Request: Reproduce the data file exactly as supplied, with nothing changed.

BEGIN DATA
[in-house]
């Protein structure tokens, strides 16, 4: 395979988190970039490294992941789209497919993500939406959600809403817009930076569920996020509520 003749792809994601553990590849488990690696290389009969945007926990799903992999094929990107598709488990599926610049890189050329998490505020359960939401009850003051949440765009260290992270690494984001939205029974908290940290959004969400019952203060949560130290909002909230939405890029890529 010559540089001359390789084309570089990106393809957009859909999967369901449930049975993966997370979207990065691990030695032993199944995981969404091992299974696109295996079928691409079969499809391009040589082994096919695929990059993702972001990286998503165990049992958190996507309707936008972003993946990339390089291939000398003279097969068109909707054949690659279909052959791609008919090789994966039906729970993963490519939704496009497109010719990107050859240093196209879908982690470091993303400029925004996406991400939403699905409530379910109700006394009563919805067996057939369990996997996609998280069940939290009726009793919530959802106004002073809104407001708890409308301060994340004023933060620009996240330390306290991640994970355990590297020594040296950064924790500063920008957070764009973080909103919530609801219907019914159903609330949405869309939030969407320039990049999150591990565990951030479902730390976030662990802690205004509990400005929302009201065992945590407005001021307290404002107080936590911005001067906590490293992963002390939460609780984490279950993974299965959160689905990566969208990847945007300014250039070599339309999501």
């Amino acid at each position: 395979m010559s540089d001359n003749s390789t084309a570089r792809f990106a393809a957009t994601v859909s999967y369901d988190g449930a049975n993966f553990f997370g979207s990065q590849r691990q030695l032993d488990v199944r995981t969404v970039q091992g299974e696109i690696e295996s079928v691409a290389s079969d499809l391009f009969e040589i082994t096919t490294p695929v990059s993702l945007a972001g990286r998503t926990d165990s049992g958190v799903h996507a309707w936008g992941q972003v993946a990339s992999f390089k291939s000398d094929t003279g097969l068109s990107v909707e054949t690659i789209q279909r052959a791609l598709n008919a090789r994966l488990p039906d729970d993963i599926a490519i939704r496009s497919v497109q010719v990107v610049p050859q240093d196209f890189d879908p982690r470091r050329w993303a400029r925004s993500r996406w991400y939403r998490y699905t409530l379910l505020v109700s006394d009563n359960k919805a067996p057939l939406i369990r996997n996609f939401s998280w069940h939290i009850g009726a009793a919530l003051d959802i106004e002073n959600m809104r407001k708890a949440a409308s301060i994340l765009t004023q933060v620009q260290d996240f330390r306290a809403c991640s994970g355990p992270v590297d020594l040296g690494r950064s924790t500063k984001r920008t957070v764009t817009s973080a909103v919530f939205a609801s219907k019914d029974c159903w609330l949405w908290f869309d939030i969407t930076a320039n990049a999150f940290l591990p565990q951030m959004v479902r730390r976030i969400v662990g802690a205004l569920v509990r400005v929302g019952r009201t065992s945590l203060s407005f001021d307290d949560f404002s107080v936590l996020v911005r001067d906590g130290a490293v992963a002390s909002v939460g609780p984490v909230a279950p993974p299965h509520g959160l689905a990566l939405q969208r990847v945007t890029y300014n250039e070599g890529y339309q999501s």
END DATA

[in-house]
């Protein structure tokens, strides 16, 4: 395979988190970039490294992941789209497919993500939406959600809403817009930076569920996020509520 003749792809994601553990590849488990690696290389009969945007926990799903992999094929990107598709488990599926610049890189050329998490505020359960939401009850003051949440765009260290992270690494984001939205029974908290940290959004969400019952203060949560130290909002909230939405890029890529 010559540089001359390789084309570089990106393809957009859909999967369901449930049975993966997370979207990065691990030695032993199944995981969404091992299974696109295996079928691409079969499809391009040589082994096919695929990059993702972001990286998503165990049992958190996507309707936008972003993946990339390089291939000398003279097969068109909707054949690659279909052959791609008919090789994966039906729970993963490519939704496009497109010719990107050859240093196209879908982690470091993303400029925004996406991400939403699905409530379910109700006394009563919805067996057939369990996997996609998280069940939290009726009793919530959802106004002073809104407001708890409308301060994340004023933060620009996240330390306290991640994970355990590297020594040296950064924790500063920008957070764009973080909103919530609801219907019914159903609330949405869309939030969407320039990049999150591990565990951030479902730390976030662990802690205004509990400005929302009201065992945590407005001021307290404002107080936590911005001067906590490293992963002390939460609780984490279950993974299965959160689905990566969208990847945007300014250039070599339309999501």
């Amino acid at each position: 395979m010559s540089d001359n003749s390789t084309a570089r792809f990106a393809a957009t994601v859909s999967y369901d988190g449930a049975n993966f553990f997370g979207s990065q590849r691990q030695l032993d488990v199944r995981t969404v970039q091992g299974e696109i690696e295996s079928v691409a290389s079969d499809l391009f009969e040589i082994t096919t490294p695929v990059s993702l945007a972001g990286r998503t926990d165990s049992g958190v799903h996507a309707w936008g992941q972003v993946a990339s992999f390089k291939s000398d094929t003279g097969l068109s990107v909707e054949t690659i789209q279909r052959a791609l598709n008919a090789r994966l488990p039906d729970d993963i599926a490519i939704r496009s497919v497109q010719v990107v610049p050859q240093d196209f890189d879908p982690r470091r050329w993303a400029r925004s993500r996406w991400y939403r998490y699905t409530l379910l505020v109700s006394d009563n359960k919805a067996p057939l939406i369990r996997n996609f939401s998280w069940h939290i009850g009726a009793a919530l003051d959802i106004e002073n959600m809104r407001k708890a949440a409308s301060i994340l765009t004023q933060v620009q260290d996240f330390r306290a809403c991640s994970g355990p992270v590297d020594l040296g690494r950064s924790t500063k984001r920008t957070v764009t817009s973080a909103v919530f939205a609801s219907k019914d029974c159903w609330l949405w908290f869309d939030i969407t930076a320039n990049a999150f940290l591990p565990q951030m959004v479902r730390r976030i969400v662990g802690a205004l569920v509990r400005v929302g019952r009201t065992s945590l203060s407005f001021d307290d949560f404002s107080v936590l996020v911005r001067d906590g130290a490293v992963a002390s909002v939460g609780p984490v909230a279950p993974p299965h509520g959160l689905a990566l939405q969208r990847v945007t890029y300014n250039e070599g890529y339309q999501s």